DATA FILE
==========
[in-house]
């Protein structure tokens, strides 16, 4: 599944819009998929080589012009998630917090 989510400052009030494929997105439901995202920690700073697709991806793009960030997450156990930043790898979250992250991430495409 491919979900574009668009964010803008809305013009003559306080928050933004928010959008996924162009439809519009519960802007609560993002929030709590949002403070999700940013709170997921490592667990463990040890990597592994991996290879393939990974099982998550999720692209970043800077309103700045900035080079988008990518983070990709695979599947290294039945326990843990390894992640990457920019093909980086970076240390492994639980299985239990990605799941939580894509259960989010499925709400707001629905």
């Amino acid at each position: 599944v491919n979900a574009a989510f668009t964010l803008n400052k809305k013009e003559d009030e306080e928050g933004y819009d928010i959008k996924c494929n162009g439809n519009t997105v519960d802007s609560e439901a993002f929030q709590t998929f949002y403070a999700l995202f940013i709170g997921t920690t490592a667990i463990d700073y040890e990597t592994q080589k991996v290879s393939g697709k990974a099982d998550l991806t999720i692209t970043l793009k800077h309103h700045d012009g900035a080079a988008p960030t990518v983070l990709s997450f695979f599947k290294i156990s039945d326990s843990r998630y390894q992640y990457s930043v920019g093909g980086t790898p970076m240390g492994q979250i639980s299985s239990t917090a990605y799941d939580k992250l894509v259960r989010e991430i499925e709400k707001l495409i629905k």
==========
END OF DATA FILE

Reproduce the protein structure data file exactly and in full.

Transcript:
[in-house]
């Protein structure tokens, strides 16, 4: 599944819009998929080589012009998630917090 989510400052009030494929997105439901995202920690700073697709991806793009960030997450156990930043790898979250992250991430495409 491919979900574009668009964010803008809305013009003559306080928050933004928010959008996924162009439809519009519960802007609560993002929030709590949002403070999700940013709170997921490592667990463990040890990597592994991996290879393939990974099982998550999720692209970043800077309103700045900035080079988008990518983070990709695979599947290294039945326990843990390894992640990457920019093909980086970076240390492994639980299985239990990605799941939580894509259960989010499925709400707001629905």
């Amino acid at each position: 599944v491919n979900a574009a989510f668009t964010l803008n400052k809305k013009e003559d009030e306080e928050g933004y819009d928010i959008k996924c494929n162009g439809n519009t997105v519960d802007s609560e439901a993002f929030q709590t998929f949002y403070a999700l995202f940013i709170g997921t920690t490592a667990i463990d700073y040890e990597t592994q080589k991996v290879s393939g697709k990974a099982d998550l991806t999720i692209t970043l793009k800077h309103h700045d012009g900035a080079a988008p960030t990518v983070l990709s997450f695979f599947k290294i156990s039945d326990s843990r998630y390894q992640y990457s930043v920019g093909g980086t790898p970076m240390g492994q979250i639980s299985s239990t917090a990605y799941d939580k992250l894509v259960r989010e991430i499925e709400k707001l495409i629905k």